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Date of Award


Document Type

Thesis - Pacific Access Restricted

Degree Name

Master of Science (M.S.)


Biological Sciences

First Advisor

Craig A. Vierra

First Committee Member

Lisa A. Wrischnik

Second Committee Member

Srinivas Venkatram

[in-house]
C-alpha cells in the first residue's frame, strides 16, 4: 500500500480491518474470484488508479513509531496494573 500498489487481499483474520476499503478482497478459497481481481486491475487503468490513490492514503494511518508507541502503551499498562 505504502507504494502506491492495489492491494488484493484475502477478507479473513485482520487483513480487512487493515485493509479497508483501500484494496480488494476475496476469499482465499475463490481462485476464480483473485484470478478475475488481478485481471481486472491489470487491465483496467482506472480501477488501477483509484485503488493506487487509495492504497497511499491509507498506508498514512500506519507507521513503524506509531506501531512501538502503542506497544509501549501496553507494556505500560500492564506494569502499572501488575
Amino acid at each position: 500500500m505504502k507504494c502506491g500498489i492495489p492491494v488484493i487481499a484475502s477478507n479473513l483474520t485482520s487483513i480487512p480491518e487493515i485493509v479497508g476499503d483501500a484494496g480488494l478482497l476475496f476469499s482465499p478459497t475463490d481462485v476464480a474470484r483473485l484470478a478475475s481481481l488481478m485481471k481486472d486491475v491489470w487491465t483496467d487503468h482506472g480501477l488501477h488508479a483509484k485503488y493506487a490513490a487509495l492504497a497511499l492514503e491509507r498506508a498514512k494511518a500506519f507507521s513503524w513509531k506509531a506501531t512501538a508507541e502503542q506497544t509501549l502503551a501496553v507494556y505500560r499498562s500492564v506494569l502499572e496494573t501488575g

Although numerous spider fibroins have been reported, no known silk coating peptides have been discovered. We provide the first biochemical evidence for a spider coating peptide, called SCP-2, found on gumfooted lines, scaffolding joints and egg cases. The presence of this spider coating peptide on the fibers is supported by MS/MS analysis. Using quantitative real-time PCR analysis, we also demonstrate that SCP-2 has a flagelliform-restricted mRNA pattern of expression. Molecular modeling of the SCP-2 amino acid sequence predicts it adopts an alpha-helical structure that is amphipathic in nature. SCP-2, which can be extracted from fibers using water, is hypothesized to influence the mechanical properties of the silk fibers as well as serve a protective function for the threads. Based upon the restricted pattern of expression of SCP-2, our findings reveal novel insight regarding the glandular function of the flagelliform gland in . cob weaving spiders, suggesting it produces aqueous coating materials that are deposited on a wide range of different silk types. In addition, in an attempt to advance our understanding regarding silk gene transcription, our lab has developed the first antibody against the bHLH factor SGSF. SGSF has been implicated as a potential transcriptional regulator of silk gene transcription in spiders. Development of the anti-SGSF antibody was accomplished via the overexpression and purification of a fusion protein in bacteria, which consisted of the C-terminal region of SGSF fused to thioredoxin. Purified SGSF fusion proteins were injected into rabbits and the polyclonal antiserum was collected and tested by western blot analysis to determine the specificity of the immunological reagent. Western blot analyses revealed the anti-SGSF antiserum was capable of recognizing bacterially expressed SGSF in an efficient manner. Collectively, these studies lay the groundwork for future investigations involving the use of the antibody to determine the role of SGSF in silk transcription.



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